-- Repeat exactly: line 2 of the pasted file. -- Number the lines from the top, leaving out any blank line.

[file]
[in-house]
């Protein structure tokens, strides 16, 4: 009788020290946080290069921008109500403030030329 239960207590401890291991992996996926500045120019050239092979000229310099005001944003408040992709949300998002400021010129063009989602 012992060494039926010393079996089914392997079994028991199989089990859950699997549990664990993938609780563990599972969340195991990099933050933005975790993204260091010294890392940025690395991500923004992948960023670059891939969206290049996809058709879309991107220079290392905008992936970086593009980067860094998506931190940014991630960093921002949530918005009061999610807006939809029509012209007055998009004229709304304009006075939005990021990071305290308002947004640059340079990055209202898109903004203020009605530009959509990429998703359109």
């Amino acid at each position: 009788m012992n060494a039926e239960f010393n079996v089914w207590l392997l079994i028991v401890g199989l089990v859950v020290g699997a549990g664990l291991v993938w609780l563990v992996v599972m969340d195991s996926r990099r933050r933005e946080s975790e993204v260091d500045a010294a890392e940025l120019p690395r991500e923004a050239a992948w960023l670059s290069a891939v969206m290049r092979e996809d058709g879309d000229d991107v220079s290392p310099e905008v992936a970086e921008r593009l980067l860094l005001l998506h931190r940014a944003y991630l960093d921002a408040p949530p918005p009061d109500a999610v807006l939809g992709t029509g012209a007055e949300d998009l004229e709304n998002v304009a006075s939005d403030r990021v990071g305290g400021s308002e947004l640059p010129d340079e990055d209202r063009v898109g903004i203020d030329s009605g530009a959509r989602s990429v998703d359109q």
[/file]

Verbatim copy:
């Protein structure tokens, strides 16, 4: 009788020290946080290069921008109500403030030329 239960207590401890291991992996996926500045120019050239092979000229310099005001944003408040992709949300998002400021010129063009989602 012992060494039926010393079996089914392997079994028991199989089990859950699997549990664990993938609780563990599972969340195991990099933050933005975790993204260091010294890392940025690395991500923004992948960023670059891939969206290049996809058709879309991107220079290392905008992936970086593009980067860094998506931190940014991630960093921002949530918005009061999610807006939809029509012209007055998009004229709304304009006075939005990021990071305290308002947004640059340079990055209202898109903004203020009605530009959509990429998703359109």